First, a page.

At the event, members of Turning Point’s Robotics team and student ambassadors from the Level 6 coding and elective class will be on hand to demonstrate their work and help guide guests through various activities.
If you are the parent of a student in Levels 3 through 8, you are aware that students are participating in standardized testing this week and next. At Turning Point, we utilize the CTP (Comprehensive Testing Program) which is designed by the ERB (Educational Testing Bureau)—a non-profit educational service organization that provides standardized testing to both public and independent schools. Almost all our peer schools in the California Association of Independent Schools administer the CTP as a point of reference for curricula, and use the results to assess the learning and comprehension of students both individually and as a group.
Just hearing the word “test” can quicken our pulses and dry our mouths. At Turning Point, we use a variety of ways to truly understand and assess student mastery. Knowledge is complex, and exhibiting mastery is best revealed in ways that honor its complexity. Multiple choice answers have their place, but provide a limited analysis. Understanding the history and purpose of standardized testing as it relates to a much larger, more comprehensive process of assessment can help address questions and assuage anxiety.
Part of what makes tests such as the CTP “standardized” is that they use consistent procedures for how the test is administered and scored. This ensures that results from different students are comparable; consequently, these tests offer educators a common benchmark. Educators use the results as one data point to analyze individual curricular decisions and to help create a picture of students’ abilities and skills, identifying areas where a student has untapped gifts or needs more support.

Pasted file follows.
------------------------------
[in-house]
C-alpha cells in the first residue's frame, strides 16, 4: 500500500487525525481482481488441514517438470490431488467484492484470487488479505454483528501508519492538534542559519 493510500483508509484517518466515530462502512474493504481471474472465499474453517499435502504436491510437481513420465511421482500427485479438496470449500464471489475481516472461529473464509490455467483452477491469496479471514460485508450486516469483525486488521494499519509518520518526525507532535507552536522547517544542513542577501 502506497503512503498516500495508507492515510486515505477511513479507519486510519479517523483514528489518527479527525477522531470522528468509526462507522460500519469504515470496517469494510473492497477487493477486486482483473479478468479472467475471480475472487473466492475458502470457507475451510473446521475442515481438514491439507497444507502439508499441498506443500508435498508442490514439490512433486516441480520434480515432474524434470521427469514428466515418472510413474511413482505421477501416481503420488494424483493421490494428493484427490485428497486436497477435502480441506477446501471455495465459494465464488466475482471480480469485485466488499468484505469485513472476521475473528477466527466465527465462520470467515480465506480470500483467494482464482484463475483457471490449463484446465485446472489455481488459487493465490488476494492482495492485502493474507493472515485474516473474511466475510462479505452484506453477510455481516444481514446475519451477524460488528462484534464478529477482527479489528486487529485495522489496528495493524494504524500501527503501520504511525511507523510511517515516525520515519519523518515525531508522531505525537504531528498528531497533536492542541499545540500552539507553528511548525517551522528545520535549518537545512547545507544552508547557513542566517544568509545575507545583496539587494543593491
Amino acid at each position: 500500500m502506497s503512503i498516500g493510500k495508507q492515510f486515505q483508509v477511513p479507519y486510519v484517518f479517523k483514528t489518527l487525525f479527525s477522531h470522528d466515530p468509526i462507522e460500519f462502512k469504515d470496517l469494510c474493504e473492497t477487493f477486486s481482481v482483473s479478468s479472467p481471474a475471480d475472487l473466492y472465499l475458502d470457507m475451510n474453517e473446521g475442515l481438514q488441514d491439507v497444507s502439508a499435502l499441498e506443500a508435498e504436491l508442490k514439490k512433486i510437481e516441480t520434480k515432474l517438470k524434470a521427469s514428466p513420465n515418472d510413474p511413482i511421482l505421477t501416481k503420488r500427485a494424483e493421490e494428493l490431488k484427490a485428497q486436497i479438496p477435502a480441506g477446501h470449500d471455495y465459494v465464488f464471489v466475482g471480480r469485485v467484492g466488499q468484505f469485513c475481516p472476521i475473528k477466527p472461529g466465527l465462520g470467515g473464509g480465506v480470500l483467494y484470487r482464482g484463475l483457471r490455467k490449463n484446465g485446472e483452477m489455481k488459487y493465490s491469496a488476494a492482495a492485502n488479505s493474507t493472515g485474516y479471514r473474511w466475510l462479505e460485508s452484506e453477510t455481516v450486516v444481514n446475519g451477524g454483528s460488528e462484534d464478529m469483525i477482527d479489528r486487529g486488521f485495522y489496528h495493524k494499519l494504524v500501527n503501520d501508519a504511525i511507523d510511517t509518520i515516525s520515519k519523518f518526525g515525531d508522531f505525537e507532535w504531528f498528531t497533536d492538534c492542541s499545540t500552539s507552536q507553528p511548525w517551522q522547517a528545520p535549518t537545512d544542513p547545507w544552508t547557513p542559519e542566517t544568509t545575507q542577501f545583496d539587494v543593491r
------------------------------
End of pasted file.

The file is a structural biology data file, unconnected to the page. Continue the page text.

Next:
The CTP tests include a reasoning assessment and an achievement assessment in language arts and mathematics. It is very helpful to have these benchmarks as a small part of what we use to make determinations about how our children will succeed as learners. However, what standardized tests do not measure are qualities such as creativity, emotional intelligence, tenacity, grit, resilience, and effort. As Turning Point educators, we see these skills and qualities linked to success as much as we do academic achievement, observations that are backed by scientific research.
The CTP’s test results showcase a child’s development over time and help us identify areas of strength and challenge. But they are only a snapshot; in other words, we understand that many variables can affect a student’s performance on a test. We responsibly look at the test in conjunction with other performance indicators, such as formative, on-going assessments, and summative assessments for mastery.
We always want to keep in mind that independent school students who take the test are the top 20% when compared to national norms. When compared with other independent school students, the scores can be lower. A 50% score on a CTP test, compared with independent school scores, means that the student scored higher than half of the independent school students, the 20% of all students nationally who take the test. We also know that students in elementary and middle school have less experience with timed tests because teachers are looking for mastery, not speed. True mastery takes time to accomplish and to demonstrate, and our teachers know this.
In the end, while we all know the limitations of standardized testing, for practical purposes we know these scores will be part of your child’s application to high school. Families want students to do well on these tests, as they are one area that we can seemingly control. We are also conditioned to believe that smart people do well on multiple choice tests—and, indeed, some smart people do shine on these tests—but there are multiple ways to express knowledge and plenty of “smart” people will never do as well with multiple choice as they will a more subjective assessment.